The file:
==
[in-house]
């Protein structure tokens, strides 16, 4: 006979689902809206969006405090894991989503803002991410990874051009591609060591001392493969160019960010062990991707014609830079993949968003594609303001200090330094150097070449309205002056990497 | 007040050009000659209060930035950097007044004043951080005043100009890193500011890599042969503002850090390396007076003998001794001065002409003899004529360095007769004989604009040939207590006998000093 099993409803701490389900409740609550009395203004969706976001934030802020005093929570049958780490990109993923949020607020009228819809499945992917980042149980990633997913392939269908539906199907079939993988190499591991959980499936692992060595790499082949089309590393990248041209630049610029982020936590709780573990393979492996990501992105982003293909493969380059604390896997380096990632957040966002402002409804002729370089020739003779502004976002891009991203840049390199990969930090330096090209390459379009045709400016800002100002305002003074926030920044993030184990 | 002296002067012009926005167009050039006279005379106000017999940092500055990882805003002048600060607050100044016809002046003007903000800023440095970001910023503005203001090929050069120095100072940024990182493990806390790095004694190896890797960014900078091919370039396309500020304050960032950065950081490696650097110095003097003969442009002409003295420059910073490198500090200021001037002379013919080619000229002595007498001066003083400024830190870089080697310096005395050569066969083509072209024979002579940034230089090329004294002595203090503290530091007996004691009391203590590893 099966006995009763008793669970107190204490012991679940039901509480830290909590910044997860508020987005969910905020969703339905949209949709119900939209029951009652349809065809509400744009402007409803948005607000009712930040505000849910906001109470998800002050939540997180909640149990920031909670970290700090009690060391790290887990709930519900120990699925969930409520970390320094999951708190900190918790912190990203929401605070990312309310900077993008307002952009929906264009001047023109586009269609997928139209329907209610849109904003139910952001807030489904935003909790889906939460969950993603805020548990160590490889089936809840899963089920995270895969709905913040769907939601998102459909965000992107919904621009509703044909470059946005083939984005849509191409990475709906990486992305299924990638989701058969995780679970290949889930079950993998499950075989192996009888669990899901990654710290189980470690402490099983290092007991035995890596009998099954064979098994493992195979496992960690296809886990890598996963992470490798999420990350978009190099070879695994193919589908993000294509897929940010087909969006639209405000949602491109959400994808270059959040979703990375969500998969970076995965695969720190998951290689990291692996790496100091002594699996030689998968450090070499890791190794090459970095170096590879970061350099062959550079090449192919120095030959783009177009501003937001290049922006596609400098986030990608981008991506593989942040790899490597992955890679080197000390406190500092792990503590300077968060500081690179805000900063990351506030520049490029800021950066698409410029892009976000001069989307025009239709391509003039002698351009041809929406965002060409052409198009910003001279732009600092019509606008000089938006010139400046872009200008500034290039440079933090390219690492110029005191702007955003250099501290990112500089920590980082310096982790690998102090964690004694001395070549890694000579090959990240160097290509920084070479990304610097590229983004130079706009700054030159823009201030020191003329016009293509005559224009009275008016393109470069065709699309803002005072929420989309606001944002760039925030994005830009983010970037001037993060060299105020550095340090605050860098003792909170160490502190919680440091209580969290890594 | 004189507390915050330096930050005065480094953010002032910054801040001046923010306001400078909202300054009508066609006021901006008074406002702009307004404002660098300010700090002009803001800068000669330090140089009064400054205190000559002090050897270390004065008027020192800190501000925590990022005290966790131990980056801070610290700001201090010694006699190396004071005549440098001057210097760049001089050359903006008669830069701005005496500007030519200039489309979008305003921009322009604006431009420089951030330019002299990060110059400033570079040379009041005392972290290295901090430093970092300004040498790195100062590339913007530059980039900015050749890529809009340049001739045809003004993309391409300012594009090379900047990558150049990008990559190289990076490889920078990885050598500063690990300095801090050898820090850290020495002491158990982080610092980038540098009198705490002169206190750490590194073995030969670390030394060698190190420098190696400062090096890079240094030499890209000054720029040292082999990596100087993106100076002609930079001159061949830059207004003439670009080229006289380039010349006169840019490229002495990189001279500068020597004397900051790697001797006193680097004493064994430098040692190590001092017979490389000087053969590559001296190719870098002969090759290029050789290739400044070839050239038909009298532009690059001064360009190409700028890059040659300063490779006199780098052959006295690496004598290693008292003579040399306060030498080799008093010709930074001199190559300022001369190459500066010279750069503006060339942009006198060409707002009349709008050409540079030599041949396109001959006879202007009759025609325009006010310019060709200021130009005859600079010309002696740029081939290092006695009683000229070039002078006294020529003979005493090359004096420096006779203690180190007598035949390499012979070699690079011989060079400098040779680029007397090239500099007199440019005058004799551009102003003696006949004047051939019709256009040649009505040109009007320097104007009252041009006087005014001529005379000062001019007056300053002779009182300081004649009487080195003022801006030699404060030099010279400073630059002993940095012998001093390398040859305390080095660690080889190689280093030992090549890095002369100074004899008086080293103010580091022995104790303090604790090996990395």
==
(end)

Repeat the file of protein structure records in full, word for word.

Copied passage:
[in-house]
């Protein structure tokens, strides 16, 4: 006979689902809206969006405090894991989503803002991410990874051009591609060591001392493969160019960010062990991707014609830079993949968003594609303001200090330094150097070449309205002056990497 | 007040050009000659209060930035950097007044004043951080005043100009890193500011890599042969503002850090390396007076003998001794001065002409003899004529360095007769004989604009040939207590006998000093 099993409803701490389900409740609550009395203004969706976001934030802020005093929570049958780490990109993923949020607020009228819809499945992917980042149980990633997913392939269908539906199907079939993988190499591991959980499936692992060595790499082949089309590393990248041209630049610029982020936590709780573990393979492996990501992105982003293909493969380059604390896997380096990632957040966002402002409804002729370089020739003779502004976002891009991203840049390199990969930090330096090209390459379009045709400016800002100002305002003074926030920044993030184990 | 002296002067012009926005167009050039006279005379106000017999940092500055990882805003002048600060607050100044016809002046003007903000800023440095970001910023503005203001090929050069120095100072940024990182493990806390790095004694190896890797960014900078091919370039396309500020304050960032950065950081490696650097110095003097003969442009002409003295420059910073490198500090200021001037002379013919080619000229002595007498001066003083400024830190870089080697310096005395050569066969083509072209024979002579940034230089090329004294002595203090503290530091007996004691009391203590590893 099966006995009763008793669970107190204490012991679940039901509480830290909590910044997860508020987005969910905020969703339905949209949709119900939209029951009652349809065809509400744009402007409803948005607000009712930040505000849910906001109470998800002050939540997180909640149990920031909670970290700090009690060391790290887990709930519900120990699925969930409520970390320094999951708190900190918790912190990203929401605070990312309310900077993008307002952009929906264009001047023109586009269609997928139209329907209610849109904003139910952001807030489904935003909790889906939460969950993603805020548990160590490889089936809840899963089920995270895969709905913040769907939601998102459909965000992107919904621009509703044909470059946005083939984005849509191409990475709906990486992305299924990638989701058969995780679970290949889930079950993998499950075989192996009888669990899901990654710290189980470690402490099983290092007991035995890596009998099954064979098994493992195979496992960690296809886990890598996963992470490798999420990350978009190099070879695994193919589908993000294509897929940010087909969006639209405000949602491109959400994808270059959040979703990375969500998969970076995965695969720190998951290689990291692996790496100091002594699996030689998968450090070499890791190794090459970095170096590879970061350099062959550079090449192919120095030959783009177009501003937001290049922006596609400098986030990608981008991506593989942040790899490597992955890679080197000390406190500092792990503590300077968060500081690179805000900063990351506030520049490029800021950066698409410029892009976000001069989307025009239709391509003039002698351009041809929406965002060409052409198009910003001279732009600092019509606008000089938006010139400046872009200008500034290039440079933090390219690492110029005191702007955003250099501290990112500089920590980082310096982790690998102090964690004694001395070549890694000579090959990240160097290509920084070479990304610097590229983004130079706009700054030159823009201030020191003329016009293509005559224009009275008016393109470069065709699309803002005072929420989309606001944002760039925030994005830009983010970037001037993060060299105020550095340090605050860098003792909170160490502190919680440091209580969290890594 | 004189507390915050330096930050005065480094953010002032910054801040001046923010306001400078909202300054009508066609006021901006008074406002702009307004404002660098300010700090002009803001800068000669330090140089009064400054205190000559002090050897270390004065008027020192800190501000925590990022005290966790131990980056801070610290700001201090010694006699190396004071005549440098001057210097760049001089050359903006008669830069701005005496500007030519200039489309979008305003921009322009604006431009420089951030330019002299990060110059400033570079040379009041005392972290290295901090430093970092300004040498790195100062590339913007530059980039900015050749890529809009340049001739045809003004993309391409300012594009090379900047990558150049990008990559190289990076490889920078990885050598500063690990300095801090050898820090850290020495002491158990982080610092980038540098009198705490002169206190750490590194073995030969670390030394060698190190420098190696400062090096890079240094030499890209000054720029040292082999990596100087993106100076002609930079001159061949830059207004003439670009080229006289380039010349006169840019490229002495990189001279500068020597004397900051790697001797006193680097004493064994430098040692190590001092017979490389000087053969590559001296190719870098002969090759290029050789290739400044070839050239038909009298532009690059001064360009190409700028890059040659300063490779006199780098052959006295690496004598290693008292003579040399306060030498080799008093010709930074001199190559300022001369190459500066010279750069503006060339942009006198060409707002009349709008050409540079030599041949396109001959006879202007009759025609325009006010310019060709200021130009005859600079010309002696740029081939290092006695009683000229070039002078006294020529003979005493090359004096420096006779203690180190007598035949390499012979070699690079011989060079400098040779680029007397090239500099007199440019005058004799551009102003003696006949004047051939019709256009040649009505040109009007320097104007009252041009006087005014001529005379000062001019007056300053002779009182300081004649009487080195003022801006030699404060030099010279400073630059002993940095012998001093390398040859305390080095660690080889190689280093030992090549890095002369100074004899008086080293103010580091022995104790303090604790090996990395």